Son of 'real-life Soprano' mob boss dies - peacefully

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Joseph Bonanno Jnr, younger son and namesake of the late crime chieftain who headed one of the world's most notorious crime families, has died. He was 60.

While his father ran one of the most powerful Mafia groups during the 1950s and 1960s, which became a model for The Sopranos, many expected Joe Jnr would take over the family business. But Joe Jnr had other careers in mind.

Joseph Bonanno Jnr studied animal husbandry at the University of Arizona, and later owned a 20 acre ranch in California where he raised horses. He stayed on that path most of his life, dying of a heart attack at his ranch a week ago. He and his wife of 34 years, Karen, had no children.

Bonanno was the youngest of three children born to Joseph and Fay Bonanno. At the University of Arizona, he was a bull rider and calf roper in club rodeo competition, his brother said. "Everybody loved Joe, or almost everybody. He'd give you the shirt off his back," said Bill Bonanno, 73. He said his brother was shielded from much of the family business activities. "I don't even think he knew what it was all about," Mr Bonanno said.

Not that he was entirely unknown to law-enforcement authorities. Joe Bonanno Jnr was given a 120-day jail sentence in June 1985 after pleading guilty to making a false statement during an alleged cocaine conspiracy investigation. Both sons also were charged in an alleged home improvement scam. Joe Jnr eventually pleaded no contest in a plea bargain.

How very different to his father. Derisively nicknamed "Joe Bananas,", Joe Bonanno Snr retired to Arizona in 1968 after allegedly running one of the most powerful Mafia groups during the 1950s and 1960s, though the family had lived in Tucson part-time long before that. Allegedly contributing to his retreat to Tucson was a struggle in New York among the crime families over Bonanno's reputed attempt to become the boss of bosses - a conflict that came to be known as "the Banana War".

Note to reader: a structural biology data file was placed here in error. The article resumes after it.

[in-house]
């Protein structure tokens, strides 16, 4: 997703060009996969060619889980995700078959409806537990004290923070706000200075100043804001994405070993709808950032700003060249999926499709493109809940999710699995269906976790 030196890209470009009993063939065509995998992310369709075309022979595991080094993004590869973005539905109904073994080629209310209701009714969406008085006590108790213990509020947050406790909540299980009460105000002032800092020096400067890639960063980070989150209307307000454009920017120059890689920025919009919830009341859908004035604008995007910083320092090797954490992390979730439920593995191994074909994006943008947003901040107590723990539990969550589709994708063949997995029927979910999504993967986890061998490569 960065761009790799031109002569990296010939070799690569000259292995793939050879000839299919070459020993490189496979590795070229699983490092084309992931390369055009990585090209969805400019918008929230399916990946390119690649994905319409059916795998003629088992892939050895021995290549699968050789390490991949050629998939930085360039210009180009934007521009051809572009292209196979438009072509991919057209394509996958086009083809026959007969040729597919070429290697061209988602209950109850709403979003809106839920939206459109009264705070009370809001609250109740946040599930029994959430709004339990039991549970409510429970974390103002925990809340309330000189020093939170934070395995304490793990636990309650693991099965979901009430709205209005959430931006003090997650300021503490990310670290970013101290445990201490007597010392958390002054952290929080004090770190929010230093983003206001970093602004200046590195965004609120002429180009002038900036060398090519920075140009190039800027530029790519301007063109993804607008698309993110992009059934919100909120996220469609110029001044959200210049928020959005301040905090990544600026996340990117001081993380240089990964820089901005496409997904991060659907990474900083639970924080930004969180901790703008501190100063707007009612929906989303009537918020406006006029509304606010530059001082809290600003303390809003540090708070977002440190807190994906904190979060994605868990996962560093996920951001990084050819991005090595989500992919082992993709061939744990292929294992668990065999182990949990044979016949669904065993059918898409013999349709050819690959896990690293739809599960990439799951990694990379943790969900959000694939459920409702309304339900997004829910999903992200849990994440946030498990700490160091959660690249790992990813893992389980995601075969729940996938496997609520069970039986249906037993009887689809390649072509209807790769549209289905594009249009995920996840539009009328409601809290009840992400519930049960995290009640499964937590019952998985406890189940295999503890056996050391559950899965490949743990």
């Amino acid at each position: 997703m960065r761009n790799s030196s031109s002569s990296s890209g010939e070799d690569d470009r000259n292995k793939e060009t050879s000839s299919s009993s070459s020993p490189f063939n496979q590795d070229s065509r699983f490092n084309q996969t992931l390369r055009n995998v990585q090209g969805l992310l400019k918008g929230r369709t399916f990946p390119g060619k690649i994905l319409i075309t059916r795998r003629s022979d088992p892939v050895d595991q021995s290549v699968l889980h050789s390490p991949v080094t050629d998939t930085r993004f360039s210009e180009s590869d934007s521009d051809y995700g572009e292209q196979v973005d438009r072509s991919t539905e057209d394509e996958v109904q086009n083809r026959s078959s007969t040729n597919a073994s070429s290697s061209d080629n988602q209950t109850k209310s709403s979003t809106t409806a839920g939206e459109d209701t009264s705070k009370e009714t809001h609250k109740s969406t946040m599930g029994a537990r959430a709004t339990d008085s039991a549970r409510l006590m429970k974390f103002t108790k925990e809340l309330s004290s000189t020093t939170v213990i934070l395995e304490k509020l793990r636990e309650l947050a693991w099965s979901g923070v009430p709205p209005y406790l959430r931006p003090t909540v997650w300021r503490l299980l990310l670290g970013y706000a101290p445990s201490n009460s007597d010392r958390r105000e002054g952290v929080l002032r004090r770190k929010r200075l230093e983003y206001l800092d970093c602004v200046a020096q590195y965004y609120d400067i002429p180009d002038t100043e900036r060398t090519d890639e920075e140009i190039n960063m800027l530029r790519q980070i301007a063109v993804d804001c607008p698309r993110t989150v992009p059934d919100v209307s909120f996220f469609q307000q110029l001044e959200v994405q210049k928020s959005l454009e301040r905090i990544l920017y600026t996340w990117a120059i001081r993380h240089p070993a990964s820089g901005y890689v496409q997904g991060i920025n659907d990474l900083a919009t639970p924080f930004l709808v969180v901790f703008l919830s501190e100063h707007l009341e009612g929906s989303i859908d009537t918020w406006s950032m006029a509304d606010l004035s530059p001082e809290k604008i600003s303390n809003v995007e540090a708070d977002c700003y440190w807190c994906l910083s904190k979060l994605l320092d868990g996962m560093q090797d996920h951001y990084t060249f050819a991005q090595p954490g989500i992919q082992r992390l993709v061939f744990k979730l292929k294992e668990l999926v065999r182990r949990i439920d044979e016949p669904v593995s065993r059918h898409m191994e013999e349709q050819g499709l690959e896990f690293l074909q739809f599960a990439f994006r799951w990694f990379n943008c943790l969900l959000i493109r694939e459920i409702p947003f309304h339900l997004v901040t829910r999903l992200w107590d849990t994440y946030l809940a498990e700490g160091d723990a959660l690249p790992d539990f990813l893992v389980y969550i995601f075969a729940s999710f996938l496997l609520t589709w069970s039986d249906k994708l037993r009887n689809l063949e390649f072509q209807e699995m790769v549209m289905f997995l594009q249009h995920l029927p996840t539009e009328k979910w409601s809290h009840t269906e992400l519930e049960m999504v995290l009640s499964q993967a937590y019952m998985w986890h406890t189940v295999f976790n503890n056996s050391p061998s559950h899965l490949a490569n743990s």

Bonanno Snr was convicted of felony obstruction of justice in 1980 for trying to block a US grand jury investigating his sons. He was convicted on the basis of evidence that federal agents gathered by sifting through his rubbish, and served nearly eight months in a Kentucky prison.

He could, as might be expected, be an intimidating man, even when in custody. In 1999 Jeff Smith described in the Tucson Weekly an incident from when he was covering a trial of Joe Snr's: "Every day I'd show up with my notebook and Joe would show up with a roll of Life-Savers [sweets similar to Polos] and give me one. We never exchanged a word, but I got comfortable enough ... that one day I asked him if he knew who the pretty young woman who came to the courtroom every day was ... Bonanno looked out of the window for a moment, and then slowly looked back, right in my eyes, and said: "It's a very nice day today. Why don't we keep it that way?"

Paroled in 1984, the elder Bonanno later served 14 months for contempt of court after refusing to answer then-US attorney Rudolph Giuliani's questions before a trial of alleged New York crime family leaders - claiming ill health. Joe Bonanno Snr died of heart failure in 2002 at the age of 97. (AP)